Dental Hypotheses

MINI REVIEW
Year
: 2013  |  Volume : 4  |  Issue : 4  |  Page : 115--117

Lemon grass oil for improvement of oral health


Ruckmani Rajesvari1, T Lakshmi2,  
1 Bachelor of Dental Surgery Student, Saveetha Dental College and Hospitals, Chennai, Tamil Nadu, India
2 Pharmacology, Saveetha Dental College and Hospitals, Chennai, Tamil Nadu, India

Correspondence Address:
T Lakshmi
Department of Pharmacology, Saveetha Dental College and Hospitals, Chennai, Tamil Nadu
India

Abstract

Lemon grass essential oil has been used for decades to treat respiratory infections, sinusitis, bladder infections, high cholesterol, digestive problem, varicose veins and also for regeneration of connective tissue. It has anti spasmodic, anti-pyretic, anti-fungal, anti-bacterial, anti-inflammatory, anti-septic, insect repellent, sedative, vasodilator and flavoring properties. In china, it has been used traditionally as a remedy for stomach and liver diseases and also to treat rheumatism. Since lemon grass oil possess various pharmacological actions, it is also quite useful in dentistry. Hence, the objective of this article is to highlight various uses of lemon grass oil in the dental field and in the medical field in order to aid the professionals for future research.



How to cite this article:
Rajesvari R, Lakshmi T. Lemon grass oil for improvement of oral health.Dent Hypotheses 2013;4:115-117


How to cite this URL:
Rajesvari R, Lakshmi T. Lemon grass oil for improvement of oral health. Dent Hypotheses [serial online] 2013 [cited 2019 Sep 15 ];4:115-117
Available from: http://www.dentalhypotheses.com/text.asp?2013/4/4/115/122671


Full Text

 Introduction



Essential oil is a concentrated volatile liquid containing hydrophobic components. They are used medicinally to treat various diseases such as fungal infections bacterial infections etc. They are used as mouth washes to treat plaque gingivitis to maintain inter dental hygiene pre-procedural rinsing for controlling infection and for maintaining the implant. [1]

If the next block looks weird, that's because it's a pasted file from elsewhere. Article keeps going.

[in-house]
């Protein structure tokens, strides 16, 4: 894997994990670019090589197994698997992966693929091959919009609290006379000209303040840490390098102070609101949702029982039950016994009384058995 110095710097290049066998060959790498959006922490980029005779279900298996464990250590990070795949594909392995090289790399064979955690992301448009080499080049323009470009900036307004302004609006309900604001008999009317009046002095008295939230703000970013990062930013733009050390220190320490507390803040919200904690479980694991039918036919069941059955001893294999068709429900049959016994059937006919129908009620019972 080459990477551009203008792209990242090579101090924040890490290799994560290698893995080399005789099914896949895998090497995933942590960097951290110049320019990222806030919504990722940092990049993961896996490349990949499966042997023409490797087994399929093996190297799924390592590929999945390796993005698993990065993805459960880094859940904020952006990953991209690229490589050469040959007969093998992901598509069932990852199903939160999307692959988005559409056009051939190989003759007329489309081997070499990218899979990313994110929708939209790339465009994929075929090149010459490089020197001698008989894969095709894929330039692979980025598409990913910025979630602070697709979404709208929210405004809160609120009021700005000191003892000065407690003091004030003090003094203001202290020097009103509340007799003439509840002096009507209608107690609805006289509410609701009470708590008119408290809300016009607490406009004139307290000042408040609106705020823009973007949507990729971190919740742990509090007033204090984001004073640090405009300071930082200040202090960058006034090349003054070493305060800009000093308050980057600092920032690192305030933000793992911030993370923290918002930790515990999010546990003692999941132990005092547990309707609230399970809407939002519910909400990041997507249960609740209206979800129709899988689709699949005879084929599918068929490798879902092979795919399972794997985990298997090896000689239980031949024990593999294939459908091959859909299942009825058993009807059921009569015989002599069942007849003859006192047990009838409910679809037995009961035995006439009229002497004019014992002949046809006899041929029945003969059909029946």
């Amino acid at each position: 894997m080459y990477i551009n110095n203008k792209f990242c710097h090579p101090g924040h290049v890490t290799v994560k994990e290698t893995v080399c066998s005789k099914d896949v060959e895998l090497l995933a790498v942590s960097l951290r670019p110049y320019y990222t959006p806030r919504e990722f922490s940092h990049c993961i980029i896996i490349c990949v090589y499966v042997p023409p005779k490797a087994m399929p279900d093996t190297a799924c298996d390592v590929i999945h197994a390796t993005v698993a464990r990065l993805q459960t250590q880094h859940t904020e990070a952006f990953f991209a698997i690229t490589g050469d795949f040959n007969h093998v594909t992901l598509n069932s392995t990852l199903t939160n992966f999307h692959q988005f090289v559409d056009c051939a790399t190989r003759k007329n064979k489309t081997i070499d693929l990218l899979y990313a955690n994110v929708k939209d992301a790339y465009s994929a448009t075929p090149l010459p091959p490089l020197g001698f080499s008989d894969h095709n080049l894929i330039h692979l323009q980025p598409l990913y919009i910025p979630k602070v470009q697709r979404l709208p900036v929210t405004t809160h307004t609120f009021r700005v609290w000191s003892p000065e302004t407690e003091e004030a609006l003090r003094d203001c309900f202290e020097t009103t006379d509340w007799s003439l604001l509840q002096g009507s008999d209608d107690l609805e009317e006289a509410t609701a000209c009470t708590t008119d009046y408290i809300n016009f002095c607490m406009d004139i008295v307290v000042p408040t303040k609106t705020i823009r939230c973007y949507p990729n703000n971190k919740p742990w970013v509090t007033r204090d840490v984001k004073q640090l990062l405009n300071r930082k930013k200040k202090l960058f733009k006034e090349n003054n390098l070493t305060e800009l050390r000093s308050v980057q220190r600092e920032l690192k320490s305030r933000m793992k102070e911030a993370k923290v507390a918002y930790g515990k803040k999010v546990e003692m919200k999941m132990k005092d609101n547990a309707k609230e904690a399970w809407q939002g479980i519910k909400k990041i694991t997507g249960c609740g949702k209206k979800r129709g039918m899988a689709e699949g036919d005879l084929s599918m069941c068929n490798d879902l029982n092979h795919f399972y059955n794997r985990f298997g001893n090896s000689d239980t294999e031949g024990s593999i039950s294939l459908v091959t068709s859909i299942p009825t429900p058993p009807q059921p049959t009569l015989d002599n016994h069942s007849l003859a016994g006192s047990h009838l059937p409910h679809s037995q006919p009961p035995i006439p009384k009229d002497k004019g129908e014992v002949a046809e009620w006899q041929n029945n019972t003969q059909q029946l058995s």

Lemon Grass Oil



Lemon grass [Figure 1] belongs to the family Poaceace and genus Cymbopogon.{Figure 1}

Common names: lemon grass, barbed wire grass, citronella grass, Tanglad, Hierba luisa.

Scientific name: Cymbopogon nardus, Citratus

Distribution: India, Tropical Asia and Africa.

Botanical description

Tropical grassGrow in dense clumpsUp to 6 ft. in height and 4 ft. in widthShort rhizome. [2]

Active ingredients

CitronellolGeraniol.

Medicinal uses

To treat rheumatismTo treat periodontitis [3]To treat hyper cholesterolemia [4]To treat hypertensionAs an anti-oxidant. [5]

Anti-bacterial activity

A research conducted by Saddiq and Khayyat showed that citral epoxide, which is an active ingredient of lemon grass oil have high activity against the growth of bacteria than fungi and also showed that it effectively inhibits methicillin resistant species of Staphylococcus aureus.[2]

Another research conducted by Naik et al. showed that lemon grass oil is effective against Gram-positive bacteria than Gram-negative bacteria even at low concentration. It also showed that it is effective in treating many species of drug resistant bacteria. [6]

In the oral cavity Gram-positive bacteria is predominant over Gram-negative bacteria. Hence, lemon grass oil can be used as a mouth wash to prevent bacterial accumulation, which in turn can prevent dental caries. Lemon grass was found effective against all the test organisms except Pseudomonas aeruginosa.

Chemical composition and antibacterial activity of aqueous extract of Cymbopogon citratus leaves were studied. Antimicrobial activities of aqueous and ethanol extract of C. citratus was compared against certain bacteria by disc diffusion method. In accordance with the nutrient and chemical contents determined, C. citratus leaves are safe and effective as a therapeutic agent in traditional therapies and also as dietary supplements. [7]

Anti-candida activity

A study done by American Association of Microbiology confirmed that lemon grass showed 100% toxicity against fungal growth. The essential oil of lemon grass 1000 ppm inhibited fungal growth completely. [8] Hence, lemon grass oil can be used in the treatment of oral candidiasis.

A randomized controlled trial was done to analyze the use of lemon grass essential oil in the treatment of oral thrush in a human immunodeficiency virus (HIV)-positive population. Though the patient population was small, the use of lemon juice and lemon grass for the treatment of oral candidiasis in an HIV population was validated. [9]

Few references says that citral acts as a fungicidal agent because it is able to form a charge transfer complex with an electron donor of fungal cells, resulting in fungal death. [10]

The results demonstrated the potentiality of using the lemon grass oil instead of the citral in pharmaceuticals preparations, because of its similar anti-fungal activity, the minor cost and toxicity. [11]